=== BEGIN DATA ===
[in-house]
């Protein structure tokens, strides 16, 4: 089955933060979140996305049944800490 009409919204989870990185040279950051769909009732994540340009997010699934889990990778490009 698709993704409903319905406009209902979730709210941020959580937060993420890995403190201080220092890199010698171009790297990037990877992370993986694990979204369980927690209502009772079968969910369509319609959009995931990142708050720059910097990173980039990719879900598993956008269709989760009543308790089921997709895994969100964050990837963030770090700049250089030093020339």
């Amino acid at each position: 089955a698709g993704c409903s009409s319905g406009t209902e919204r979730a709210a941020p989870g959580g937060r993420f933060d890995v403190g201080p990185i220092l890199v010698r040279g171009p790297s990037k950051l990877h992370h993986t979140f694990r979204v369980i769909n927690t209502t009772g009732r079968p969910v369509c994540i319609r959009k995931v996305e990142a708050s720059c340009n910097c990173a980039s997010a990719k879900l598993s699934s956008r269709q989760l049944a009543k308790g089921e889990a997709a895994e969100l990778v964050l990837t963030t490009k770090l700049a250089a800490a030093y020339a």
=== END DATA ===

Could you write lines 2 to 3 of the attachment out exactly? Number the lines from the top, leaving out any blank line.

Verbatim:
């Protein structure tokens, strides 16, 4: 089955933060979140996305049944800490 009409919204989870990185040279950051769909009732994540340009997010699934889990990778490009 698709993704409903319905406009209902979730709210941020959580937060993420890995403190201080220092890199010698171009790297990037990877992370993986694990979204369980927690209502009772079968969910369509319609959009995931990142708050720059910097990173980039990719879900598993956008269709989760009543308790089921997709895994969100964050990837963030770090700049250089030093020339």
């Amino acid at each position: 089955a698709g993704c409903s009409s319905g406009t209902e919204r979730a709210a941020p989870g959580g937060r993420f933060d890995v403190g201080p990185i220092l890199v010698r040279g171009p790297s990037k950051l990877h992370h993986t979140f694990r979204v369980i769909n927690t209502t009772g009732r079968p969910v369509c994540i319609r959009k995931v996305e990142a708050s720059c340009n910097c990173a980039s997010a990719k879900l598993s699934s956008r269709q989760l049944a009543k308790g089921e889990a997709a895994e969100l990778v964050l990837t963030t490009k770090l700049a250089a800490a030093y020339a």